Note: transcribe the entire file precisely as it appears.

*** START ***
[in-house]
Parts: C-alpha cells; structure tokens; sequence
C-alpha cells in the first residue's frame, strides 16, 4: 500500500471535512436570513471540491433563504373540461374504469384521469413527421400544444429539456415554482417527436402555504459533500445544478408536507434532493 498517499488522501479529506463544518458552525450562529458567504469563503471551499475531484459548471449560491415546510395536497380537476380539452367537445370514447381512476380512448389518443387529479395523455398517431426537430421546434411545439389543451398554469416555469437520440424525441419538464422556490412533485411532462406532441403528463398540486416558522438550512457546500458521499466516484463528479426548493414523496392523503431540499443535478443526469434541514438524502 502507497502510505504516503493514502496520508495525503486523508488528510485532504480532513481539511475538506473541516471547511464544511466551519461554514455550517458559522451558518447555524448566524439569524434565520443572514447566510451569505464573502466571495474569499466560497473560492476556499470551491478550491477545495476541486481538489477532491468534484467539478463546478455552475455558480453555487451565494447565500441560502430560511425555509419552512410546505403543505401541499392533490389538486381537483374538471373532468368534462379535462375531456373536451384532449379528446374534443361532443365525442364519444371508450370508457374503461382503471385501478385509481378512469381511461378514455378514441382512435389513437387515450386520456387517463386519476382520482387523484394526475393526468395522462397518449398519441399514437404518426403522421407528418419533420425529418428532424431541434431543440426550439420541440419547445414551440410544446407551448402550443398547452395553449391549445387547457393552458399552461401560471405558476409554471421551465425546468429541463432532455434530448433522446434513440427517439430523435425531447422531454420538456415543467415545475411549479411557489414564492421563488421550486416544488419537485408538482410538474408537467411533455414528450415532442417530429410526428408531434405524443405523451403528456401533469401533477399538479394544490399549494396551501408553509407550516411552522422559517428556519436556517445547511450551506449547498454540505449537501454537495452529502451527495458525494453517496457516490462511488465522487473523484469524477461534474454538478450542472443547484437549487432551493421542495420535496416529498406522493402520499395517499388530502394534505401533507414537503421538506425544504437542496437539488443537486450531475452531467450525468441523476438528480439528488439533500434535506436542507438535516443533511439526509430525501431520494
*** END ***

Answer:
[in-house]
Parts: C-alpha cells; structure tokens; sequence
C-alpha cells in the first residue's frame, strides 16, 4: 500500500471535512436570513471540491433563504373540461374504469384521469413527421400544444429539456415554482417527436402555504459533500445544478408536507434532493 498517499488522501479529506463544518458552525450562529458567504469563503471551499475531484459548471449560491415546510395536497380537476380539452367537445370514447381512476380512448389518443387529479395523455398517431426537430421546434411545439389543451398554469416555469437520440424525441419538464422556490412533485411532462406532441403528463398540486416558522438550512457546500458521499466516484463528479426548493414523496392523503431540499443535478443526469434541514438524502 502507497502510505504516503493514502496520508495525503486523508488528510485532504480532513481539511475538506473541516471547511464544511466551519461554514455550517458559522451558518447555524448566524439569524434565520443572514447566510451569505464573502466571495474569499466560497473560492476556499470551491478550491477545495476541486481538489477532491468534484467539478463546478455552475455558480453555487451565494447565500441560502430560511425555509419552512410546505403543505401541499392533490389538486381537483374538471373532468368534462379535462375531456373536451384532449379528446374534443361532443365525442364519444371508450370508457374503461382503471385501478385509481378512469381511461378514455378514441382512435389513437387515450386520456387517463386519476382520482387523484394526475393526468395522462397518449398519441399514437404518426403522421407528418419533420425529418428532424431541434431543440426550439420541440419547445414551440410544446407551448402550443398547452395553449391549445387547457393552458399552461401560471405558476409554471421551465425546468429541463432532455434530448433522446434513440427517439430523435425531447422531454420538456415543467415545475411549479411557489414564492421563488421550486416544488419537485408538482410538474408537467411533455414528450415532442417530429410526428408531434405524443405523451403528456401533469401533477399538479394544490399549494396551501408553509407550516411552522422559517428556519436556517445547511450551506449547498454540505449537501454537495452529502451527495458525494453517496457516490462511488465522487473523484469524477461534474454538478450542472443547484437549487432551493421542495420535496416529498406522493402520499395517499388530502394534505401533507414537503421538506425544504437542496437539488443537486450531475452531467450525468441523476438528480439528488439533500434535506436542507438535516443533511439526509430525501431520494